Two years after he quit Parliament to become New Zealand’s “Ambassador for Pacific Economic Development”, Shane Jones is rumoured to be plotting a comeback. This time, as the Member for Whangarei. TDB readers may recall our post in June last year ‘Life After Winston – On The Future Leadership of NZ First’. In it, we cast some light on Shane Jones’ relationship with Winston Peters and NZ First. Now we reveal new information about the back-room political manoeuvring that is going on in Whangarei.
Newshub’s Lloyd Burr broke the Whangarei story on 10 March. The timing could not have been better. Prime Minister John Key and Winston Peters were in town to mark the start of work on the Hundertwasser Art Centre. He ambushed both. Could National lose Whangarei to Shane Jones? “That’s not likely to happen in my view,” Key said tersely. Peters was less direct, though visibly more relaxed: “I’m not able to talk to anybody in the diplomatic core on a political matter.”
Of course the man himself would not comment. So who, or what, is behind the sudden media interest about a Jones candidacy? To the best of our knowledge, Shane Jones is not and has never been a member of New Zealand First. It makes sense, then, that Jones’ biggest supporters are outside of the party.
TDB can reveal that the push for Jones to stand in Whangarei is linked to the “Grow Northland Rail” campaign and members of the Rail and Maritime Transport Union. The alliance between rail interests and NZ First goes back to 2012 and former NZ First MP Brendan Horan, who established a close working relationship with a Whangarei-based RMTU organiser during his campaign to highlight rail safety and advocate for key infrastructural improvements and line reopenings. The same organiser is behind an informal campaign to ‘draft’ Shane Jones and unseat National MP Dr. Shane Reti. Said organizer also sent us the below-reproduced image in the hopes that we’d be able to help the cause by sharing it far and wide.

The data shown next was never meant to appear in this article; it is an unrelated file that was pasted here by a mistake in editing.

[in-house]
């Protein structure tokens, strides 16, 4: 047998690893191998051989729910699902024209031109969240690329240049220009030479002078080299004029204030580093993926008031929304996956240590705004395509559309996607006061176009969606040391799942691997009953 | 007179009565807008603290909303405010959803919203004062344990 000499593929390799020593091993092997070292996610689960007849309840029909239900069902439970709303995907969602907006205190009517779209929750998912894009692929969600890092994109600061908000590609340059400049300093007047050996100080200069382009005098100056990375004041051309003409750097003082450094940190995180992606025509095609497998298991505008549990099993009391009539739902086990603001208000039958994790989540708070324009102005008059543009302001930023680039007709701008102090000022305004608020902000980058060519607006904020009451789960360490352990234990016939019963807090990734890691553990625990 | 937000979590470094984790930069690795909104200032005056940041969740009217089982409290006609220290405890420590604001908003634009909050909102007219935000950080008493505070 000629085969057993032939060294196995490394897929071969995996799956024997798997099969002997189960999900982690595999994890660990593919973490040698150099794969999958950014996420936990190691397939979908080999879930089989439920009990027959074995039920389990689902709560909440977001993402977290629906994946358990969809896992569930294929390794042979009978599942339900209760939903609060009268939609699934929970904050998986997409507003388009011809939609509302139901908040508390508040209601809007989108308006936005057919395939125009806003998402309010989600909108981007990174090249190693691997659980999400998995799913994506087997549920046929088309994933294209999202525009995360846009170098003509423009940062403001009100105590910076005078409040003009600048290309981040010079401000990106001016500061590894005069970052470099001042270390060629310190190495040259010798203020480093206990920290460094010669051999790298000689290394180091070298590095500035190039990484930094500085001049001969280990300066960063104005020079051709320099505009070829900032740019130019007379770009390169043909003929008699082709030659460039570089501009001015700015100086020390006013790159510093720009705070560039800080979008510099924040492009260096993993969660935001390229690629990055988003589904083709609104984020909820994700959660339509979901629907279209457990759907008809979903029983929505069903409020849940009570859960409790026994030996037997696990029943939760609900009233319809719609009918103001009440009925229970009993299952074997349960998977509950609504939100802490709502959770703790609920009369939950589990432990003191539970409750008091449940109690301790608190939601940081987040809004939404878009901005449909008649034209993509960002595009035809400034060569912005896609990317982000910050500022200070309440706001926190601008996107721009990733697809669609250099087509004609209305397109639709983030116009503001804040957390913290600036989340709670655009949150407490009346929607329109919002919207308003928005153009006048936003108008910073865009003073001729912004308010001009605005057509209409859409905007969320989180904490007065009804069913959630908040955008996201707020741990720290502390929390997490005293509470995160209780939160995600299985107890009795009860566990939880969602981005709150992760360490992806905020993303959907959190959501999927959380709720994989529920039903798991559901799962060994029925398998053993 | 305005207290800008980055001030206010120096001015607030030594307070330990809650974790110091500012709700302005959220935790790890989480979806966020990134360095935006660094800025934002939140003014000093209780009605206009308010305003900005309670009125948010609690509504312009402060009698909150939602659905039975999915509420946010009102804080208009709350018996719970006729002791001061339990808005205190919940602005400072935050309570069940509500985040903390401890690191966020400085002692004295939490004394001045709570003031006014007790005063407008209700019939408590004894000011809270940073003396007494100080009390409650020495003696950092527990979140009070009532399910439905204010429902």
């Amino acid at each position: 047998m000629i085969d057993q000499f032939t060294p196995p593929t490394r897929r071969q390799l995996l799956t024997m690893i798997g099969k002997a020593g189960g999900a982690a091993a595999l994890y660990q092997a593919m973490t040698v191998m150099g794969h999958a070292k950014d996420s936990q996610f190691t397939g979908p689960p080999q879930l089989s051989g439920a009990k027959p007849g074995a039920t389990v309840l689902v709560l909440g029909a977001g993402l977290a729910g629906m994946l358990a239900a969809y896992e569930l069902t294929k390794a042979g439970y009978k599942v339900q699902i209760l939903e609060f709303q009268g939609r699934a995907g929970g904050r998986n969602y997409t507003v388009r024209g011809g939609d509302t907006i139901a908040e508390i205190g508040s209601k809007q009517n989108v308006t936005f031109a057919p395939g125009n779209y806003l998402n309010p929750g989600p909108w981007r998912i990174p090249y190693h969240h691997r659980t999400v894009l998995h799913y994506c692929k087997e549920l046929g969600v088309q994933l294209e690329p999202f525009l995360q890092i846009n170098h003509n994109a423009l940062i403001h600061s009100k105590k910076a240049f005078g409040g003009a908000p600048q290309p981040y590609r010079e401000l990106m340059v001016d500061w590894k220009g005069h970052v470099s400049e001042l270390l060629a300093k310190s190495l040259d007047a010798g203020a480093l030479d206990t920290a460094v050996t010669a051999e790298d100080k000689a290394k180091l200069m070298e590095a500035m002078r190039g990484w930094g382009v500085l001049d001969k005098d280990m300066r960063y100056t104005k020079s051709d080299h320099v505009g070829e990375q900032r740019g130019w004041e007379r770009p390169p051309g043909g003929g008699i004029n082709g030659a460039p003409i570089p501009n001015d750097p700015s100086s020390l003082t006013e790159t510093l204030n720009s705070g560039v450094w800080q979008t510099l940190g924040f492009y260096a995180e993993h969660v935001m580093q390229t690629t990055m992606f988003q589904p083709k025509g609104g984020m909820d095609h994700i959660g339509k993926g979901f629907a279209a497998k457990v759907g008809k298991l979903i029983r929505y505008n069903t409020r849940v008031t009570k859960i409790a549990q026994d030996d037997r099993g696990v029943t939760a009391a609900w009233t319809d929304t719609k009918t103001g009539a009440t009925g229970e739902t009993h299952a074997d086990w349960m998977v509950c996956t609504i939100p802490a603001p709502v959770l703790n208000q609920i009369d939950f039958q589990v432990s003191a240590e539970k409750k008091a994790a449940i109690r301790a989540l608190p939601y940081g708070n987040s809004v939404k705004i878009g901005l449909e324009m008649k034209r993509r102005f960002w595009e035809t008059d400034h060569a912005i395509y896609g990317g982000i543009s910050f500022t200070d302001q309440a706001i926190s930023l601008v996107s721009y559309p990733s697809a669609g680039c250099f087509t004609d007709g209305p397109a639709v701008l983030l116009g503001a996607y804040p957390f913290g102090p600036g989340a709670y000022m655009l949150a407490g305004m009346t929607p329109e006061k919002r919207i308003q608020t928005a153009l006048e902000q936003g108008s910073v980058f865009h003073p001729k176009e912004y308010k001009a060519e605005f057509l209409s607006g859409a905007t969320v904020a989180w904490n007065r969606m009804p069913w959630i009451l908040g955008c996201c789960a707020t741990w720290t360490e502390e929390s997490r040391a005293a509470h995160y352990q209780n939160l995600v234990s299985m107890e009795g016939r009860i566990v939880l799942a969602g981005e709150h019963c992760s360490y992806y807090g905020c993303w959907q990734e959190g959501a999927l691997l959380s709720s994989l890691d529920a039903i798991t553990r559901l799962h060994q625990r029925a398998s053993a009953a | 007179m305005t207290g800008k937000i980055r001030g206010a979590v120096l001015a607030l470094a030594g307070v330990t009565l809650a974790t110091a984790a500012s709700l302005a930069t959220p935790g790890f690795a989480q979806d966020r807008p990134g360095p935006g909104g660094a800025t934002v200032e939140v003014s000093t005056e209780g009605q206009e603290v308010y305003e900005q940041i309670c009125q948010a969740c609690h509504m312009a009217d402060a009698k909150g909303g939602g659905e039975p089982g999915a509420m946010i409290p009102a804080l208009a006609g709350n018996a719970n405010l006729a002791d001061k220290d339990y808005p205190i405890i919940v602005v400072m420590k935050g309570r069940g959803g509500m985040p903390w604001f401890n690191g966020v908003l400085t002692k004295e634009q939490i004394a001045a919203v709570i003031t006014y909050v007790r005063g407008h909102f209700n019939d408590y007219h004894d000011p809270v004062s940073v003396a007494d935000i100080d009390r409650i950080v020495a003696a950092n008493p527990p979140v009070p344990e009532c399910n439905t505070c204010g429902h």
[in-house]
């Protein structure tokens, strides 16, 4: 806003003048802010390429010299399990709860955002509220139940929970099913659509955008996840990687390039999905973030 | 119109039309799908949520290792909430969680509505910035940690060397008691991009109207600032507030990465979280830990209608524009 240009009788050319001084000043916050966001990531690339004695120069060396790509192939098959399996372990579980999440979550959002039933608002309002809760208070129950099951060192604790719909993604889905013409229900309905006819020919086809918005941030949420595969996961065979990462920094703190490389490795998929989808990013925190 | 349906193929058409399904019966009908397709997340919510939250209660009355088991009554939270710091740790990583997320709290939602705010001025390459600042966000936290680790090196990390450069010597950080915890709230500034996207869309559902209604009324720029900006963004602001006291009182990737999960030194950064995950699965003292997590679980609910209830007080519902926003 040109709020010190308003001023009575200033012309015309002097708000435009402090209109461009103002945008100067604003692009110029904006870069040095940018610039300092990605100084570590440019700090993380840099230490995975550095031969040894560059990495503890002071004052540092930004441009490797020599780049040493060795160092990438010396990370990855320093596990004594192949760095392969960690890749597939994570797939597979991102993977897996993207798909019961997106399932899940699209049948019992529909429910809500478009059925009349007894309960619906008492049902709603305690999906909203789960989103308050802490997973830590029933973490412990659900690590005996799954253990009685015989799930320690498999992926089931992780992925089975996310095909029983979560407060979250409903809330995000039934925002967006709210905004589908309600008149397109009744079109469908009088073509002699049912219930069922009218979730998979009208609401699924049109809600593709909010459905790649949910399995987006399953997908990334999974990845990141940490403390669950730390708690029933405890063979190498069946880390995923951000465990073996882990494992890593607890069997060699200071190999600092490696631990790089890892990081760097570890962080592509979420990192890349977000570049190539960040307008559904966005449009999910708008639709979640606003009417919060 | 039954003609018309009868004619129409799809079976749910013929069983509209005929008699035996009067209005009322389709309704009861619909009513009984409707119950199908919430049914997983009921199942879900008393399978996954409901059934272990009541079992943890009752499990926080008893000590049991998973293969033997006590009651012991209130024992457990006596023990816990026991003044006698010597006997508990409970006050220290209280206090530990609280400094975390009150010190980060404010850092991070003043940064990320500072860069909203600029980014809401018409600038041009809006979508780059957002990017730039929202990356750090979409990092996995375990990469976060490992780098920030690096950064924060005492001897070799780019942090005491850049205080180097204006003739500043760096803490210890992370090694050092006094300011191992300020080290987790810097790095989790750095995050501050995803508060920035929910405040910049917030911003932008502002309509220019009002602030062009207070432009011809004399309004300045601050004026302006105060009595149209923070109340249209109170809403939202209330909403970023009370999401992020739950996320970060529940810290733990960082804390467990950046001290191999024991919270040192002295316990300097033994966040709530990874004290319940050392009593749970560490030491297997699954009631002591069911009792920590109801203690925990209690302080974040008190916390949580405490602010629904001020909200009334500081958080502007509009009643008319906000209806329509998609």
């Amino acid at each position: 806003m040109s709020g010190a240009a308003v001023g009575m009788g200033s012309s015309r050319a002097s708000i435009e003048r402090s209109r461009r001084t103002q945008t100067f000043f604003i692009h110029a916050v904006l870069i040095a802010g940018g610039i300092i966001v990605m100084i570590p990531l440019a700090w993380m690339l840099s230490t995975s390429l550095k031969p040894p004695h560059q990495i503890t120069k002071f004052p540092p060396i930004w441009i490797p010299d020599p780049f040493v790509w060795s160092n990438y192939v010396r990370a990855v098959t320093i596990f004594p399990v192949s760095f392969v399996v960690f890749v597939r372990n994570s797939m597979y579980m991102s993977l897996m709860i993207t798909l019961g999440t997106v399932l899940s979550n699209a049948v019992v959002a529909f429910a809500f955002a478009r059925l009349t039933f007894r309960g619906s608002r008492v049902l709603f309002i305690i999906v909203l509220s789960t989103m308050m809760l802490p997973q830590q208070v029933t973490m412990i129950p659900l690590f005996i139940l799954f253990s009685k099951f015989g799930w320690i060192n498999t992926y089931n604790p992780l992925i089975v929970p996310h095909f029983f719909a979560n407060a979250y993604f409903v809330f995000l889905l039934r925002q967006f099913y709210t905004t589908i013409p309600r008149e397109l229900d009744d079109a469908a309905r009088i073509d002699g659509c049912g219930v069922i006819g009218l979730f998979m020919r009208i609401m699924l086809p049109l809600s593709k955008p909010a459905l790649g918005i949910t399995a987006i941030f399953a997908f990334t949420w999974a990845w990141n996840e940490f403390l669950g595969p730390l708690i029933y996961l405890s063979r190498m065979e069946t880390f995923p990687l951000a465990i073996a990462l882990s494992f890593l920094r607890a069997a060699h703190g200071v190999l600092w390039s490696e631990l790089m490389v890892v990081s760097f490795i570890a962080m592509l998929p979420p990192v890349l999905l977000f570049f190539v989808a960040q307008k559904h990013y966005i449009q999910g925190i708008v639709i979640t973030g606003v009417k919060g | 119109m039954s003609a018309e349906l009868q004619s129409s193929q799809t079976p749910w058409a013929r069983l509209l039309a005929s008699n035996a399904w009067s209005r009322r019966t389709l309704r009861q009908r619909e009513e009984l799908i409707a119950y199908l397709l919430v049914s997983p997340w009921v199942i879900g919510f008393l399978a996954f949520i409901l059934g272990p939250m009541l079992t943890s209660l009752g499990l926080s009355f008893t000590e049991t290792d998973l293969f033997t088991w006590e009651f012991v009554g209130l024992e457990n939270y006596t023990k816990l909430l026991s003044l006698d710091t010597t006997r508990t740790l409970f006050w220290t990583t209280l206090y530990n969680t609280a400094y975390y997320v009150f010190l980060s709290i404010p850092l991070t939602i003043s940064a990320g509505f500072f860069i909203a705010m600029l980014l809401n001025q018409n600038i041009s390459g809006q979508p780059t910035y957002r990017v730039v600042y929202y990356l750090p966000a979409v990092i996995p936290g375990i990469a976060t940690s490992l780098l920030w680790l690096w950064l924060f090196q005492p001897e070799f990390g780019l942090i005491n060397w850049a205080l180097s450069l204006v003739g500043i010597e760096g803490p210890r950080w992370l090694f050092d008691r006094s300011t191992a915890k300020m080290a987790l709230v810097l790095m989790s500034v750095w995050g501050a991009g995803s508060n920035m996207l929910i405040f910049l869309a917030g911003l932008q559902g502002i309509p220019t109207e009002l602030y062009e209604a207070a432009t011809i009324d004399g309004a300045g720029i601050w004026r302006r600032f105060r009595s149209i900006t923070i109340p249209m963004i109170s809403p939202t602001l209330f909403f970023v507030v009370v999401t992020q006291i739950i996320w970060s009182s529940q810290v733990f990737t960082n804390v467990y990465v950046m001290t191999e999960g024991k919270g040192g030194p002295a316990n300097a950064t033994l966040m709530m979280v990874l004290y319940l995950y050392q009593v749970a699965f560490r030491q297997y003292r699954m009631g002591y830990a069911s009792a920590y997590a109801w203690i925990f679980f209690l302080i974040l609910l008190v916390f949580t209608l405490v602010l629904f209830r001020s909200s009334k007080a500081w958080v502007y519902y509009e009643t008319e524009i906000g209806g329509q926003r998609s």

We understand he has even approached figures in NZ First, Labour and the Greens to discuss the possibility of an electoral pact that would give Jones a clear run. This would theoretically involve both Labour and the Greens standing aside in Whangarei with the goal of affording as many of their combined total of ten thousand votes to Jones as possible.
Winston Peters’ ethical opposition to such backroom deals makes it unlikely, however. It nevertheless demonstrates that Jones has an identifiable support base independent of the Party and that his potential candidacy in Whangarei should be taken seriously. But let’s remember that as well as being a friend to the unions, Jones is also a friend to the National Party.
Last year, we received information that a senior National Party operative was openly discussing the implications of a Shane Jones-led NZ First. Jones, they reasoned, would be easier to control than Winston – or Ron Mark, for that matter. He had, after all, already demonstrated a capacious willingness to cripple Labour by abandoning his old party in the run-up to the 2014 Election in exchange for a bespoke-fit personally created sinecure position gifted to him by the National Party. NZ First would therefore potentially be transformed almost overnight into an obsequious Nat coalition partner a la ACT or United Future – devoid of principle, and concerned only with having a “seat at the table” in much the same way as the Maori Party.